By selecting specific interference patterns, quantum information can be sent to a photon situated far away from input photon, without them interacting. This concept can be extended to as many dimensions as possible.

By achieving this, the research team has demonstrated that a quantum internet can be created in the future by transmitting large amounts of information. Anton Zeilinger, a scientist at Austrian Academy of Sciences and the University of Vienna said that the result will help in the connection of quantum computers having information capacities greater than qubits.

Chinese researchers also find immense potential in the field of multidimensional quantum teleportation. Jian-Wei Pan, University of Science and Technology of China said that their research will be the foundation for a quantum network system that can be built in the future. Pan presented his points at the University of Vienna and the Academy recently.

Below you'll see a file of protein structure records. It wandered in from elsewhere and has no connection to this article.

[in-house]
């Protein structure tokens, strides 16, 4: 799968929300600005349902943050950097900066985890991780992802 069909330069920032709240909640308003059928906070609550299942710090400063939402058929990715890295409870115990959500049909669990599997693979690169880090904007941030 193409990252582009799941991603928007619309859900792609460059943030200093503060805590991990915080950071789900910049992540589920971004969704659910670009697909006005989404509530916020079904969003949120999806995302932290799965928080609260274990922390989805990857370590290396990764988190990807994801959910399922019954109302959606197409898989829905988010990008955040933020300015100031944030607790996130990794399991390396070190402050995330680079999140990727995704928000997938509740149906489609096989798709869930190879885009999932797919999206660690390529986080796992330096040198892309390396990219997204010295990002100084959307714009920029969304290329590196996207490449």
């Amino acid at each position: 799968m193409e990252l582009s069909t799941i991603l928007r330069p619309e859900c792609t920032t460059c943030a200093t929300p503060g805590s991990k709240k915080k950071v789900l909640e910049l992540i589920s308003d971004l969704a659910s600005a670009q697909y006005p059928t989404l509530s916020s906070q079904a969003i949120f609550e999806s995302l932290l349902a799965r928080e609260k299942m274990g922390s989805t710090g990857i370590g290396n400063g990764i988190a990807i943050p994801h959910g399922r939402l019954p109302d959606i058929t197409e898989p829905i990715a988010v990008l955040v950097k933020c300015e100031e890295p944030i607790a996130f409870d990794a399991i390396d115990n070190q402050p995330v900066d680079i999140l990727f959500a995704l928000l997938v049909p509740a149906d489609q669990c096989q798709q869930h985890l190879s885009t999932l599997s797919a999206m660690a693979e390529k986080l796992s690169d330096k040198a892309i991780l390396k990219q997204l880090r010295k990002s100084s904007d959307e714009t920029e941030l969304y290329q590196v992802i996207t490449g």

Quantum physicists in the future will also try to demonstrate the teleportation of the entire quantum state of one photon or atom.

Research Paper: Quantum Teleportation in High Dimensions

qubit

Researchers for the first time report quantum teleportation in qutrit

Scientists have successfully completed teleportation of a qutrit which is a piece of quantum information based on three states and this has opened a whole new host of opportunities and possibilities for quantum computing and communication sector.